Nor is it just adult characters whom we come to know and care for. Many of the stories in In the Land of Dreamy Dreams are peopled with children and adolescents, and it is unusual to find a writer who understands them as well as Gilchrist does. Here is a black 14-year- old named Gus, "The President of the Louisiana Live Oak Society," having just showered in the home of his wealthy white friend Robert and about to be caught by Robert's mother, whom the boys thought had gone away for the weekend: "Here Gus came, in the baby-blue towel, black as a walnut tree in winter, draped as a tiny emperor, carrying his empty champagne glass in one hand and using the other for an imperial robe clasp. Expansively, ecstatically pleased to be, delighted to be, charmed to be alive on this, the fourteenth day of April, nineteen hundred and seventy-one; he, Gus, man of parts, friend of white man and black man, friend of oak tree, levee, and river, citizen of New Orleans, Louisiana, dope pusher to the Audubon Park, dispenser of the new Nirvana. He, Gus, five feet one inches, one hundred and two pounds of pure D Gus, walking down the hall."

Here is Rhoda, the protagonist of "Revenge," imagining what tragedies might befall her brothers, who will not let her use the broad jump pit they have built to train for the Olympic Games that will surely take place once World War II is over: "I saw myself in the Japanese colonel's office, turning them in. . . . They would be outside, tied up with wire. There would be Dudley, begging for mercy. What good to him now his loyal gang, his photographic memory, his trick magnet dogs, his perfect pitch, his camp shorts, his Baby Brownie camera.

"I prayed they would get polio, would be consigned forever to iron lungs. I put myself to sleep at night imagining their labored breathing, their five little wheelchairs lined up by the store as I drove by in my father's Packard, my arm around the jacket of his blue uniform, on my way to Hollywood for my screen test."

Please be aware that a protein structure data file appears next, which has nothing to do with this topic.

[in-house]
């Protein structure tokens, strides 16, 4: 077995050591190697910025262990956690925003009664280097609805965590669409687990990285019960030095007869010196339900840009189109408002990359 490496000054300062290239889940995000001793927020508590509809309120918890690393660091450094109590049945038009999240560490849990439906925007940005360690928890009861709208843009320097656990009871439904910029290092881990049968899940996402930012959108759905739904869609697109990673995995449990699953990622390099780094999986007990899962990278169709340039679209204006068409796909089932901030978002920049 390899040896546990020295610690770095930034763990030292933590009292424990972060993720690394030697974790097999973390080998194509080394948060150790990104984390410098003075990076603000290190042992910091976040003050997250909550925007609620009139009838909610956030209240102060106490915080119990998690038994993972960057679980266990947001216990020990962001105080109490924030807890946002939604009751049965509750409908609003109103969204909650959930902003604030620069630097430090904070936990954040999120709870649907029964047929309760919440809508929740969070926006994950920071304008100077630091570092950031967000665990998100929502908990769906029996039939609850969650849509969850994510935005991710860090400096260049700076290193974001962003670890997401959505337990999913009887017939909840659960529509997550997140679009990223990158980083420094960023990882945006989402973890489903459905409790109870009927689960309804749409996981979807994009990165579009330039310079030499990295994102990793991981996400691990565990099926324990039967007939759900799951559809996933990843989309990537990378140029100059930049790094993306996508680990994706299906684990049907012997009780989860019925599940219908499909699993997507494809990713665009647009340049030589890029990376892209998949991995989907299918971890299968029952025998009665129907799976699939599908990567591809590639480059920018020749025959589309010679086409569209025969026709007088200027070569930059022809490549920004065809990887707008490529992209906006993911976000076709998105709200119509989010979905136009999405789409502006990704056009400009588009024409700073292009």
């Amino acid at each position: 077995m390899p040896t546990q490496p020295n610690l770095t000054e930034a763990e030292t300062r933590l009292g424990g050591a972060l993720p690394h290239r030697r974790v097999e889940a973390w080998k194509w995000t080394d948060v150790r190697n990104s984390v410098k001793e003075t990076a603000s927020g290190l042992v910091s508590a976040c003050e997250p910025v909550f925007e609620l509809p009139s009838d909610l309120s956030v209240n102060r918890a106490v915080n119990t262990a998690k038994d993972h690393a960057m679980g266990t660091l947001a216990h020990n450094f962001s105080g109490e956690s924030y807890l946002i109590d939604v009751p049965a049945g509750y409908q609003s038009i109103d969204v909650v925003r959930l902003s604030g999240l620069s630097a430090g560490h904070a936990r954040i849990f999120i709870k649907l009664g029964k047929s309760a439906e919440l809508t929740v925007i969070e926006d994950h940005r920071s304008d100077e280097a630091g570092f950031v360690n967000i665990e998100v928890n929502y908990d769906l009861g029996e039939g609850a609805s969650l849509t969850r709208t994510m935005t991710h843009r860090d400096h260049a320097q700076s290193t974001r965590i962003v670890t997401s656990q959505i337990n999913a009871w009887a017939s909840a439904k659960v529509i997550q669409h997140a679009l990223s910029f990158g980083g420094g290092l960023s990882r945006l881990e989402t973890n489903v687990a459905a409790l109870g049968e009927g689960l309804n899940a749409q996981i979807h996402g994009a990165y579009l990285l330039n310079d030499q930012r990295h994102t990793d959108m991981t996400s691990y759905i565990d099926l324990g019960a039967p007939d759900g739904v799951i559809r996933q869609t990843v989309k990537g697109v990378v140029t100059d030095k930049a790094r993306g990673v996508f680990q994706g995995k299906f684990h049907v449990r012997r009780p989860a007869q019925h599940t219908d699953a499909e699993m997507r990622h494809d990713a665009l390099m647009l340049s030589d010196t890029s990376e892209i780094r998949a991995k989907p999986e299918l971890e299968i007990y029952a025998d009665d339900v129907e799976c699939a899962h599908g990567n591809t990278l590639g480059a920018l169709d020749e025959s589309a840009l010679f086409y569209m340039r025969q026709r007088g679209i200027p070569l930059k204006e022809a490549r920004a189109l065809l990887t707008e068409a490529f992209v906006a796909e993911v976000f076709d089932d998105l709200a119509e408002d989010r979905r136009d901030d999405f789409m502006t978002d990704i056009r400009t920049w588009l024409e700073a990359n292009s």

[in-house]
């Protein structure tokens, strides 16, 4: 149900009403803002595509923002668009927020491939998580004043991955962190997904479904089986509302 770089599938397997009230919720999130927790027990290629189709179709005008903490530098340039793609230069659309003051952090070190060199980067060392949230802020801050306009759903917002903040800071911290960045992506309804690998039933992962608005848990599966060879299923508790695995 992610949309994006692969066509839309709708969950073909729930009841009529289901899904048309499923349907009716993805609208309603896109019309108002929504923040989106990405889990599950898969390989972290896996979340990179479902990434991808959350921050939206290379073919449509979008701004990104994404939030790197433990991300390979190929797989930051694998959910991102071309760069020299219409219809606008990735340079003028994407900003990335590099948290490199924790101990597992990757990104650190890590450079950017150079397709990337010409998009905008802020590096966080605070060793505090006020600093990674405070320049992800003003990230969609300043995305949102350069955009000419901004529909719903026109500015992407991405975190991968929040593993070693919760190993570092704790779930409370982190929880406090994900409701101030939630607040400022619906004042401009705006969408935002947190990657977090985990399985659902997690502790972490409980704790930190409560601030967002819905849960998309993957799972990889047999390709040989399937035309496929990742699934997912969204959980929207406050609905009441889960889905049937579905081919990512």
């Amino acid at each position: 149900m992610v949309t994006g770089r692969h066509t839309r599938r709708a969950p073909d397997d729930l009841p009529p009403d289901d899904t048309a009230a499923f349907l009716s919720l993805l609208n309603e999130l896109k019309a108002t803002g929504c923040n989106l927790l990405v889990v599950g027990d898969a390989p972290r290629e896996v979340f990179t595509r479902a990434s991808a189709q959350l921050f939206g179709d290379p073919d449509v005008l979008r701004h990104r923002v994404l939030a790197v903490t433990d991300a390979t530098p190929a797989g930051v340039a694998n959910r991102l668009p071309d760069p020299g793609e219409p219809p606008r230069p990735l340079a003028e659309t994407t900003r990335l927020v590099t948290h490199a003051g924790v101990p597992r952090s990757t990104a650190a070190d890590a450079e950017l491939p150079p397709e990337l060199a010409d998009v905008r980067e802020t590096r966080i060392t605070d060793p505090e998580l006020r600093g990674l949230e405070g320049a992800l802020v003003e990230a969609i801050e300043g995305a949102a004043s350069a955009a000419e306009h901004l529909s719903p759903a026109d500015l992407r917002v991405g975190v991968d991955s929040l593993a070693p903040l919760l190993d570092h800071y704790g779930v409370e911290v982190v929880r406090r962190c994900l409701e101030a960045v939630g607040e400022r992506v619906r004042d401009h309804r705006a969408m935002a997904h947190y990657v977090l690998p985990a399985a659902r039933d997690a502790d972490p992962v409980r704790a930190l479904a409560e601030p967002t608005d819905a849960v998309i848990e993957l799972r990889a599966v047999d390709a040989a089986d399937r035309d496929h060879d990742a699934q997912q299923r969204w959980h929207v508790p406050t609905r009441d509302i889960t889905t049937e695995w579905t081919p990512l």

It would be difficult to pick a favorite from among these stories, though high on the list would be the title story, a tale of a crisis in conscience among the elite of the New Orleans Lawn Tennis Club. There are few flaws here, though the ending of "Rich," with its suggestion that Helen, Tom Wilson's adopted daughter, is really his own illegitimate child, rings slightly false, and "Revenge," it seems to me, would have been better without the last sentence.

But, on the whole, reading In the Land of Dreamy Dreams reminds me that the short story at its best can be the most satisfying of genres. Indeed, the end of "Perils of the Nile" could serve as an epigraph for the entire volume. Bebber, a motherless misfit of a boy, finds the ring lost by his only friend, and instead of returning it to her immediately, hides it so he will have an excuse to go to the girl's house in order to see her mother, with whom he is in love. After bathing and dressing in his best clothes, he sets out on his mission: "Bebber walked on down the street, the rays of the setting sun making him a path all the way to her house, a little road to travel, a wide band of luminous and precarious order." In the Land of Dreamy Dreams takes us down just such a luminous and precarious path.